While Chicago may have to look the other way on the massive contract of Brian Campbell, it isn’t as if he’s eating up cap space in the same way as Wade Redden was in New York.
Campbell is a generally smart two-way speedster who plays like a third man in on the rush. Over the next six years, Campbell stands to earn over $42 million, putting him under the gun to produce and keep up with his teammate Keith, especially since he's out for the start of the season.
Another player who came into the league at the same time as Duncan Keith, Brent Seabrook is looking to prove he’s a keeper for Chicago.
In the final year of his contract, Seabrook has consistently posted about 30 points a year while keeping himself out of trouble in pressure situations.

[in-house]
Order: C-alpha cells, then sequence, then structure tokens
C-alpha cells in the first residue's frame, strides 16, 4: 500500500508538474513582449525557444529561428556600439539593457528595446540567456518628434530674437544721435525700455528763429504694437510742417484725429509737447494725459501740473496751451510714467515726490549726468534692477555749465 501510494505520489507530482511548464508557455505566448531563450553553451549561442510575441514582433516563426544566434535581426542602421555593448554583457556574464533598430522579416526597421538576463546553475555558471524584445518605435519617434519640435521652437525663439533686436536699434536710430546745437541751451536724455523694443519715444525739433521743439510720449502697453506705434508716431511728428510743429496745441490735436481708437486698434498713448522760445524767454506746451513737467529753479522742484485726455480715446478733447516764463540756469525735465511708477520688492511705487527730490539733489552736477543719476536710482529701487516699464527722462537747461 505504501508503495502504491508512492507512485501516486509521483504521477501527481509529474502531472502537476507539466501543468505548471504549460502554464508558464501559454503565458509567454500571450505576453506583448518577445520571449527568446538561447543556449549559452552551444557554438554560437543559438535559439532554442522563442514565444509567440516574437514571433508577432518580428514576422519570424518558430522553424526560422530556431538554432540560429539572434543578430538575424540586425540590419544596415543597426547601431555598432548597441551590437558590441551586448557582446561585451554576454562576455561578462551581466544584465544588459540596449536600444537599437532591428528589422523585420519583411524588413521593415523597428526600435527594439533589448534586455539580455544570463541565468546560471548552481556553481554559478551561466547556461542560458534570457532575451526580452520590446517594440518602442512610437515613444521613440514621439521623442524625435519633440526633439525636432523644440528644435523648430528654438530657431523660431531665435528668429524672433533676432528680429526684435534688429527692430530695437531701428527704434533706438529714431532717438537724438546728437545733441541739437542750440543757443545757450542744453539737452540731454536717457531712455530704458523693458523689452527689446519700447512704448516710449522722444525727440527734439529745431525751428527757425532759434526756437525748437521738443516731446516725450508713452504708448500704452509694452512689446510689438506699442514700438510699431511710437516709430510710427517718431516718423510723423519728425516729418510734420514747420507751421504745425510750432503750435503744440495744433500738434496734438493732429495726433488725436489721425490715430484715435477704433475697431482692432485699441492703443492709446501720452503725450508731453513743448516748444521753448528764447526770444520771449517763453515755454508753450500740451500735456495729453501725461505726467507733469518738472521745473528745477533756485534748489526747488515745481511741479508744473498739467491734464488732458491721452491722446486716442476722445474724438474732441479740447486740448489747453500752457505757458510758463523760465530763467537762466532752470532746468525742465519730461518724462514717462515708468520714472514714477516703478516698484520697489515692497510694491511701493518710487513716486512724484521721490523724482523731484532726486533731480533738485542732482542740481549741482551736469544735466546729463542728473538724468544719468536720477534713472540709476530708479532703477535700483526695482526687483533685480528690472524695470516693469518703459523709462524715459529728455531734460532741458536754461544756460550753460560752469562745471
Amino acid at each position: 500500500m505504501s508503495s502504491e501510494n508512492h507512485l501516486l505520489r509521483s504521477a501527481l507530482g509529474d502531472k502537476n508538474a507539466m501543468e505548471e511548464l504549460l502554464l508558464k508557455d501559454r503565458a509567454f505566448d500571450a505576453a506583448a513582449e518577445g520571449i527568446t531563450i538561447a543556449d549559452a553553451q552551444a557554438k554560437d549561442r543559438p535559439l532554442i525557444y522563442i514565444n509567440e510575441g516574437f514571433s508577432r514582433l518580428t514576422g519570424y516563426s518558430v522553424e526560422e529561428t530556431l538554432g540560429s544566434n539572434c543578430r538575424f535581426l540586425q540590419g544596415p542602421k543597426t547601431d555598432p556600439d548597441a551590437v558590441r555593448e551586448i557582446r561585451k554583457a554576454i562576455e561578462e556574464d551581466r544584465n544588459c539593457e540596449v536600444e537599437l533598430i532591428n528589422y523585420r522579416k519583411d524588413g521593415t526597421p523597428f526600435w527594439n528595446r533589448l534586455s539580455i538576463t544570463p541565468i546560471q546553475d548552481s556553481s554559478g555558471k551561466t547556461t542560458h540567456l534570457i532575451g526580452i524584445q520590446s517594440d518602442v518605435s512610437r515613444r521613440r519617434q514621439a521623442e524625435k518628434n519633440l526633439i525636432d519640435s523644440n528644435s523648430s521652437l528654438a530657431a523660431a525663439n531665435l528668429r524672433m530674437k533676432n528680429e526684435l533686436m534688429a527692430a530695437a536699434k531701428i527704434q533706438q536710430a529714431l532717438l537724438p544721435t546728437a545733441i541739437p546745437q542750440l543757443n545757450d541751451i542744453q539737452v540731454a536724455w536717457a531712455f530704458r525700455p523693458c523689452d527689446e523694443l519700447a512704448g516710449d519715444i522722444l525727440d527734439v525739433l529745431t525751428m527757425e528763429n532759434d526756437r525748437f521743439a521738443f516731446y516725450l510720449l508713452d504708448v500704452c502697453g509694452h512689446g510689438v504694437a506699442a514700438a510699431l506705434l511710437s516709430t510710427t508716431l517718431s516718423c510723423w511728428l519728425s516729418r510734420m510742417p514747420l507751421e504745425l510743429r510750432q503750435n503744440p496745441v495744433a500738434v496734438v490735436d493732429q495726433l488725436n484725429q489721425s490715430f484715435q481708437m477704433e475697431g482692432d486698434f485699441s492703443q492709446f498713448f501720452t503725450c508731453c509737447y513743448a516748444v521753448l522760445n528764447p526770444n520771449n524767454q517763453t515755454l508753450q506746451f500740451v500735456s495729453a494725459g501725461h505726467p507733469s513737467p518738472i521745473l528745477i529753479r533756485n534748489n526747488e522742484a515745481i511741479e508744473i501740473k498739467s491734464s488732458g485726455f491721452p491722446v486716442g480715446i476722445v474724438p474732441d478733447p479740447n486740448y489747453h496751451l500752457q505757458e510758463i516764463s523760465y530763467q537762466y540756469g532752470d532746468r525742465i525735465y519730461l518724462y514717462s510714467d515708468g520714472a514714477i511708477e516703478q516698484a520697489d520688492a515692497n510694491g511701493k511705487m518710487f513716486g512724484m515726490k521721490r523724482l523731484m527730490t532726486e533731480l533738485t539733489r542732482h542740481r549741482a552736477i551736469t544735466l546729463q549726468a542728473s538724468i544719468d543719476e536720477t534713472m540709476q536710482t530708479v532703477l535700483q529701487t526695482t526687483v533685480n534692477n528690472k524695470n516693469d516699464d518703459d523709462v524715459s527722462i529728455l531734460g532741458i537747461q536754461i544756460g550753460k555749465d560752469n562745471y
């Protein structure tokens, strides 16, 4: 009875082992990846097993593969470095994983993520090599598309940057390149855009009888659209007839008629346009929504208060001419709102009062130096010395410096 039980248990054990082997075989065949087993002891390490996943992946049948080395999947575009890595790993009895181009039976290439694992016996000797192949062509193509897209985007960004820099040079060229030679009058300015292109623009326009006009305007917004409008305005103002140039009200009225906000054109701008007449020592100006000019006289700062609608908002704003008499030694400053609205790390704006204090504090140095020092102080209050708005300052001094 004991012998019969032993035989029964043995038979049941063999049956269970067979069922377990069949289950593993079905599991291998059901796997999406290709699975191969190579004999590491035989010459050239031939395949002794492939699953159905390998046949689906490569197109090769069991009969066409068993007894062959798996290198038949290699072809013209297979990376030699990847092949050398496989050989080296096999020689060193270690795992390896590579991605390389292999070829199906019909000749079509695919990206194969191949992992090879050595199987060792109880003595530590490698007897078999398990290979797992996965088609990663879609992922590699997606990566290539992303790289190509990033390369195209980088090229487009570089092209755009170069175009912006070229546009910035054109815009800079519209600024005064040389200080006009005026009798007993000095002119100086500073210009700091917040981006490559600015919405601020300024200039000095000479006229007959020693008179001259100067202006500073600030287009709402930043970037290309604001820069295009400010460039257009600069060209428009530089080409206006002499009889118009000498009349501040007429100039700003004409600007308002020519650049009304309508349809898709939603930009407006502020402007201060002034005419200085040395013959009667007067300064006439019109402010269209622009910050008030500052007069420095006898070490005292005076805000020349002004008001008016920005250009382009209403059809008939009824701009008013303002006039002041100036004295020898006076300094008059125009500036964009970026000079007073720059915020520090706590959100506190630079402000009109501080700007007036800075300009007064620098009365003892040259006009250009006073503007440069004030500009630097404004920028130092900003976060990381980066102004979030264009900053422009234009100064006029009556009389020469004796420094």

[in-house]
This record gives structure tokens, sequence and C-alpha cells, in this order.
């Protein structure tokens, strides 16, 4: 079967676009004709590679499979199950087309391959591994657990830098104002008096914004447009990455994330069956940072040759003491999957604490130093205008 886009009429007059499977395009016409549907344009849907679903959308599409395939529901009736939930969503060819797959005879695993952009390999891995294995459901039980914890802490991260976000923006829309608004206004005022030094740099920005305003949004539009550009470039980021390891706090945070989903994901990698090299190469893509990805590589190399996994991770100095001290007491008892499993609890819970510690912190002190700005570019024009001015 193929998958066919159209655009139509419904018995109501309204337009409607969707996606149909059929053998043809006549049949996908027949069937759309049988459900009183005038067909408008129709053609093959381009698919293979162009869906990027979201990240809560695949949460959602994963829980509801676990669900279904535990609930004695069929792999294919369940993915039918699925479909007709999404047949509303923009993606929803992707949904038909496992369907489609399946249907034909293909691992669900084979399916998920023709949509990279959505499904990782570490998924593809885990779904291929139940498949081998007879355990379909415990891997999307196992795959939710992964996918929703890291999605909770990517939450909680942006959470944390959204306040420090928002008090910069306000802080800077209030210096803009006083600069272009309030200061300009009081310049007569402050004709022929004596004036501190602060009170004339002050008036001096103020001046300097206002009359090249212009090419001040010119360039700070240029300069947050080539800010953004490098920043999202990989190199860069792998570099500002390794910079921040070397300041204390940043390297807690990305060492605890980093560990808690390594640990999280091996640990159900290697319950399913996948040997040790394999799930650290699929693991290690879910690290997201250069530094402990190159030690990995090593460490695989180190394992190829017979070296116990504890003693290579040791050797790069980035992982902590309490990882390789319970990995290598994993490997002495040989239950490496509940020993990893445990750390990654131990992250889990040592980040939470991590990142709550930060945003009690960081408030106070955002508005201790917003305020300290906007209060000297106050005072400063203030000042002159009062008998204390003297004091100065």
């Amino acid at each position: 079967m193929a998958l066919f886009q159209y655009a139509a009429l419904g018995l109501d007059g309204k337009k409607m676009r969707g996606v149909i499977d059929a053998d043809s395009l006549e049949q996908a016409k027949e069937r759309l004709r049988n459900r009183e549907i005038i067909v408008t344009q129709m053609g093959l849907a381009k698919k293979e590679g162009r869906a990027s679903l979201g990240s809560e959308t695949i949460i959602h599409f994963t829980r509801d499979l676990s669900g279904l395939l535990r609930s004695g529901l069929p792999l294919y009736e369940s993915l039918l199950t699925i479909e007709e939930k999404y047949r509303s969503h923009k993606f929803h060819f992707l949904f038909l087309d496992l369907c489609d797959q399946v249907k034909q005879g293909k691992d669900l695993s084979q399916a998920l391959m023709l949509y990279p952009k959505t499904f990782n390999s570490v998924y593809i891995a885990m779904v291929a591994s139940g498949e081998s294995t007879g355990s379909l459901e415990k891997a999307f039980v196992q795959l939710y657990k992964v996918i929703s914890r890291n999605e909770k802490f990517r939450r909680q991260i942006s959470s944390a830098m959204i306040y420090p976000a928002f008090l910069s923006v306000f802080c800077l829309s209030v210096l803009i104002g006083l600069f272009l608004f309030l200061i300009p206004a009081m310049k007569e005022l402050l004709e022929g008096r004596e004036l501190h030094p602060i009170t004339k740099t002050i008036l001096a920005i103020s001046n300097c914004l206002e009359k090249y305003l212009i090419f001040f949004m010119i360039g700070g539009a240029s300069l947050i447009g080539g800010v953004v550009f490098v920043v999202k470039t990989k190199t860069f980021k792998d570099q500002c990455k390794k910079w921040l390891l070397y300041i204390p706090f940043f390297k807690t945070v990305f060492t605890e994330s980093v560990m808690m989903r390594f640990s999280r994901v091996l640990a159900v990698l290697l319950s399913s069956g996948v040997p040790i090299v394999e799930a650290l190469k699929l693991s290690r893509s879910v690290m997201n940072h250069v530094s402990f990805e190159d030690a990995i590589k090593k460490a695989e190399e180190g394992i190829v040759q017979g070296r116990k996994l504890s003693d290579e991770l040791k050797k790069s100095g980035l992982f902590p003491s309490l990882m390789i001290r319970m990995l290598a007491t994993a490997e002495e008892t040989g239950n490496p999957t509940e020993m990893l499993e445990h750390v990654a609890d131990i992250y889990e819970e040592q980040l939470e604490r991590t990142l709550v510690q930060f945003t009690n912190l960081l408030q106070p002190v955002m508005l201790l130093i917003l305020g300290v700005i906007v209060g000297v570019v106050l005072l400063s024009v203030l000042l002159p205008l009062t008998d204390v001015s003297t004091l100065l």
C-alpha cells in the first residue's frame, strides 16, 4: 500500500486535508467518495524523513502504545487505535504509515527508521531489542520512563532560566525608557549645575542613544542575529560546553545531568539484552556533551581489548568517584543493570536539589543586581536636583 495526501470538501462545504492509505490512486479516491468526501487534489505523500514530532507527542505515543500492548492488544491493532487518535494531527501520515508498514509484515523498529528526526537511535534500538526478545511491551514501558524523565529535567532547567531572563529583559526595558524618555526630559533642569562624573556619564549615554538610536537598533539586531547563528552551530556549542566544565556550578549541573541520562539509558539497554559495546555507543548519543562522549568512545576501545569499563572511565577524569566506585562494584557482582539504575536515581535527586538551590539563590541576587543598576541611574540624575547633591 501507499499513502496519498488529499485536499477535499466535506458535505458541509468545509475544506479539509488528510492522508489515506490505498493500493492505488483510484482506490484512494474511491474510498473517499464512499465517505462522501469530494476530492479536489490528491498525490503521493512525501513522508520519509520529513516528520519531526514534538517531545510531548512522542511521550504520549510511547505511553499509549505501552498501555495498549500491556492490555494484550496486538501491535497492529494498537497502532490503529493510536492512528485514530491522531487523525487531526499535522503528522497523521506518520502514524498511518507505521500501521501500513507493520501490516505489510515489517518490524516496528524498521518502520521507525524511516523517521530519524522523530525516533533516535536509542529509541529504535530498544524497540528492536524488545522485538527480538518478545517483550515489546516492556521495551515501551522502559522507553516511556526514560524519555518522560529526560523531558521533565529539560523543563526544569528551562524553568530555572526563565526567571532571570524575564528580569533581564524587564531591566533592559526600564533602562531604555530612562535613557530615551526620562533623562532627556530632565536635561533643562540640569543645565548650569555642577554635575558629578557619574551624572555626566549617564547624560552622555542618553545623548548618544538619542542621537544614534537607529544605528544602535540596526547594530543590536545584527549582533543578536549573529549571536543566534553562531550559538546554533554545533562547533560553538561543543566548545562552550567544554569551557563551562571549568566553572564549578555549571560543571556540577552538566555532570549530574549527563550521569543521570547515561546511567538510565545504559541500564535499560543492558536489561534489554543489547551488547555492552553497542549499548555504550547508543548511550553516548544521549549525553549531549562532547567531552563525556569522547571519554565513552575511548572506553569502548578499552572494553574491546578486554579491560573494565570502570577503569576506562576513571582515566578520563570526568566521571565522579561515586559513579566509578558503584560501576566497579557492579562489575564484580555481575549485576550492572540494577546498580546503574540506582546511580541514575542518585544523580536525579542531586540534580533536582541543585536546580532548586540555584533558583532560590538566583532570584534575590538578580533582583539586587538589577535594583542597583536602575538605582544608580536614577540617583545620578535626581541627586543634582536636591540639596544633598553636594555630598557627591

He’s also gotten progressively smarter as time goes by, taking less penalties each of the past three seasons.
The final member of Chicago’s big defensive front emerged last year and has tenacity and skill to boot. Niklas Hjalmarsson a stellar scorer like Keith or Campbell, but his large frame makes for some big hitting and big shot-blocking abilities.
The Hawks were quick to retain the former restricted free agent when San Jose signed him to an offer sheet in July.
The most chaos for the Blackhawks this offseason came when Antti Niemi, who broke out in the same way as Cam Ward just a few years previous, went to arbitration looking for a large settlement.
When the price was too high for Chicago to pay, they walked away from Niemi and quickly signed veteran Marty Turco for about half as much.
Believe it or not, Turco’s play could make or break the Blackhawks this year. After a decade in the league, Turco’s impressive career numbers (262 wins, 2.31 career goals against average, .911 career save percentage) were enough to give him a look at the starting job in Chicago.